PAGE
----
| Ukraine | Apr 28, 2022
How will war in Ukraine affect global food security in developing nations?
The Russian invasion of Ukraine in February, 2022, has created unexpected failures in global supply chains.
The marching of Russian forces into Ukraine and the ensuing bloodshed have shocked the continent, and undermined certainties in the global economy.
Just as we did not expect a flu-like virus to emerge in 2020 and bring the world economy to its knees, most hardly expected a WWII-style military conflict to erupt in 2022.
But apparently we are not as invincible as we imagine ourselves to be.
Aside from the humanitarian tragedies of the war in Ukraine, the conflict has had many economic ramifications for people across the world, including in terms of food security.
Russia and Ukraine are both among the top ten global producers of wheat—with 86 million tons and 25 million tons of annual production, respectively.
The ongoing war in Ukraine which, as of this writing, shows no signs of abating, could seriously destabilize the global wheat market.
Ukraine’s contribution to the global food security is not limited to wheat. The war-stricken nation is also a leading producer of sunflower seeds and corn, among other grains.
Since wheat bread is the staple food of many cultures in Asia, Africa, and Europe, a potential shortage of the grain can lead to undernourishment and even starvation in some parts of the world.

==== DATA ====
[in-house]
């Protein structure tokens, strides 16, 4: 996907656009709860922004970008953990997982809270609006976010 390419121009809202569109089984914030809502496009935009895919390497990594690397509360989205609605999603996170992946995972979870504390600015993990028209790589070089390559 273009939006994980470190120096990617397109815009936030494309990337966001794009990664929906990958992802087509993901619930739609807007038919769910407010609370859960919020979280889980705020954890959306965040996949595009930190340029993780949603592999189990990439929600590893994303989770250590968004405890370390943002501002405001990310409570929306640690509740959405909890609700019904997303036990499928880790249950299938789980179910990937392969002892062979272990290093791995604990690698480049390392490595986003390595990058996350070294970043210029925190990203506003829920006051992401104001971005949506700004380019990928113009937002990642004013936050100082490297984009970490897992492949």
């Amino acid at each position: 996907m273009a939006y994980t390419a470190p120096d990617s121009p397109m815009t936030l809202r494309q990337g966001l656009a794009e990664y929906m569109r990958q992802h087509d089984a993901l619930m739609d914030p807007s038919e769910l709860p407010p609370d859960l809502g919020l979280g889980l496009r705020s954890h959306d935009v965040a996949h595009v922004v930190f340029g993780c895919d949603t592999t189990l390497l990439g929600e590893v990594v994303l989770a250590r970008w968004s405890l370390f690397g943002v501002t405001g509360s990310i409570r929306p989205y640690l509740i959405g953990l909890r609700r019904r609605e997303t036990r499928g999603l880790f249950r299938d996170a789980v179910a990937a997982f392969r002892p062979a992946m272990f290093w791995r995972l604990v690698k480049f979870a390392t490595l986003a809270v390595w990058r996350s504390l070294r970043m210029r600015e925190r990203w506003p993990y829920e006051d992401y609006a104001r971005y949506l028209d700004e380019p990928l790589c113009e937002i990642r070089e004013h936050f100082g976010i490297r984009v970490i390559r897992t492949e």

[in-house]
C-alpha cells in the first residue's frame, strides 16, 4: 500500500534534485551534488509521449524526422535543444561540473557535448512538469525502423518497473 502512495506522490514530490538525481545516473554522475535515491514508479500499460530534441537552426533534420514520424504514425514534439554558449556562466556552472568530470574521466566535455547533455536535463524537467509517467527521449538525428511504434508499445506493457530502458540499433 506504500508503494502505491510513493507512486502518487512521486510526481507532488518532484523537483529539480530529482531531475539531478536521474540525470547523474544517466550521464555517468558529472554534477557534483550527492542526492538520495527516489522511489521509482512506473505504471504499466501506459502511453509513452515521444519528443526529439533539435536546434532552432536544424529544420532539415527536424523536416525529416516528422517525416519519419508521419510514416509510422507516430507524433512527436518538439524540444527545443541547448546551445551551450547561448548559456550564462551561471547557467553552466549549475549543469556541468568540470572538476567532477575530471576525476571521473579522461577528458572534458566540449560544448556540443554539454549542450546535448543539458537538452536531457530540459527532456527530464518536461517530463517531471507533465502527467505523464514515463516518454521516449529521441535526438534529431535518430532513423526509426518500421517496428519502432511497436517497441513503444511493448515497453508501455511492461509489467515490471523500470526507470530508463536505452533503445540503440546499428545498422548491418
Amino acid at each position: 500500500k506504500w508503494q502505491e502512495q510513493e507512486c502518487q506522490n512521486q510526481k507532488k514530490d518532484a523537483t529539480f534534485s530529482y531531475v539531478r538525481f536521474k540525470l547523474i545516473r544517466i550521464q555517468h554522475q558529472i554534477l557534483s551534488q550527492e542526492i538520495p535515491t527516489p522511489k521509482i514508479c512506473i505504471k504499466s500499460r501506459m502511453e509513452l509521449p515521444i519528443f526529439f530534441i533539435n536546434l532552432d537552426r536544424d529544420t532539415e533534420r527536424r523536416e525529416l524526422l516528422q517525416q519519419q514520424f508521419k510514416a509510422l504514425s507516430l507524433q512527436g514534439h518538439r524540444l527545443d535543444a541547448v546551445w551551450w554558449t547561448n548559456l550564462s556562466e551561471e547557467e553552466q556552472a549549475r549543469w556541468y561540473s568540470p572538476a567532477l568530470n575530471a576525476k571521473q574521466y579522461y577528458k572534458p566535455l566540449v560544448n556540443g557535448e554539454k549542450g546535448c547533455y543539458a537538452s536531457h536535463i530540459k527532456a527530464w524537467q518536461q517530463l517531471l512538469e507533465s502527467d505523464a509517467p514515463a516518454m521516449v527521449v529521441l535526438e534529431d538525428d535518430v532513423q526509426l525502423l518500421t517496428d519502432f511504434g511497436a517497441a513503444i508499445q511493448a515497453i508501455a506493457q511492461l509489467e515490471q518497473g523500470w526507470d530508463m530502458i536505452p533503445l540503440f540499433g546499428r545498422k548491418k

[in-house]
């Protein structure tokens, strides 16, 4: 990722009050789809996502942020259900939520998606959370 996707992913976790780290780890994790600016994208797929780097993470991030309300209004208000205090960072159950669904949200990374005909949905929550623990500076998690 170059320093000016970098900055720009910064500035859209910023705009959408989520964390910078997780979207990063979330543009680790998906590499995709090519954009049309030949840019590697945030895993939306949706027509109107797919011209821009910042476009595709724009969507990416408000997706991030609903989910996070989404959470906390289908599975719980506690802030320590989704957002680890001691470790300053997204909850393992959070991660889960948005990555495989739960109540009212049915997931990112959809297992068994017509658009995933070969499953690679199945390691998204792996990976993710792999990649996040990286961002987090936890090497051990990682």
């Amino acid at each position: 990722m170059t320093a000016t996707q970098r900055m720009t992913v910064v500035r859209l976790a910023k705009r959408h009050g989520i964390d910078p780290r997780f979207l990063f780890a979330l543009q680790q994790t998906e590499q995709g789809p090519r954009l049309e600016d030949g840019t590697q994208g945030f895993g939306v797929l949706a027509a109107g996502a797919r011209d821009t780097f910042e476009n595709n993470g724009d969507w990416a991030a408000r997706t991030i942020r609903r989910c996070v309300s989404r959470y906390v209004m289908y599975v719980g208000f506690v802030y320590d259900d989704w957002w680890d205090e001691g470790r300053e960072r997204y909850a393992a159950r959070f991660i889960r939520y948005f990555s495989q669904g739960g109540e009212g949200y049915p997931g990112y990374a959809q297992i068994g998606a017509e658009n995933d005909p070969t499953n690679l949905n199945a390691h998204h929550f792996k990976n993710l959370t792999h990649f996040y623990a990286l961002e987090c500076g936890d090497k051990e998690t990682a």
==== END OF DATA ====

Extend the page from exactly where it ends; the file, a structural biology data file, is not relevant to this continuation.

If Russia does not end its invasion of Ukraine soon, the world will have no choice but to turn to other grain producers. Major grain exporters of the world, therefore, should be ready to make up for the potential shortage.
There is a time factor at play, too. The cultivation of wheat, much like any other plant, takes time. If the war damages Ukraine’s wheat fields or makes the forthcoming harvest in 2022 impossible, other exporters are unlikely to step up just in time.
“Winter wheat [in the northern hemisphere] is planted in the fall and harvested in the summer,” according to Successful Farming. Russia invaded Ukraine in February, 2022, when it was already too late for other producers to expand their cultivated lands.
It is not clear, moreover, whether other major wheat exporters such as Turkey (20 million tons), Pakistan (25 million tons), or Canada and the US (85 million tons combined) have raised their cultivation of spring wheat—which is planted around March and harvested in late summer.
China and India are the first and second largest exporters of wheat—with 134 million tons and 108 million tons, respectively. However, as China and India are already cultivating wheat at their peak capacities, they are unlikely to be able to offset the potential shortage.
As such, a supply shortage of wheat in global markets is probable toward the end of this year, even in the unlikely scenario that Russia’s war comes to an end soon.
Two Western European wheat exporters, France and Germany, however, can make a difference.
Some of the combined annual production of France and Germany (over 50 million tons) is not used to meet primary nutritional needs, instead being used to produce alcohol, industrial starch, and dextrose.
By redirecting a larger portion of their 2022 wheat yields to export markets for primary nutritional needs only, these two European producers could avert a food crisis in 2022.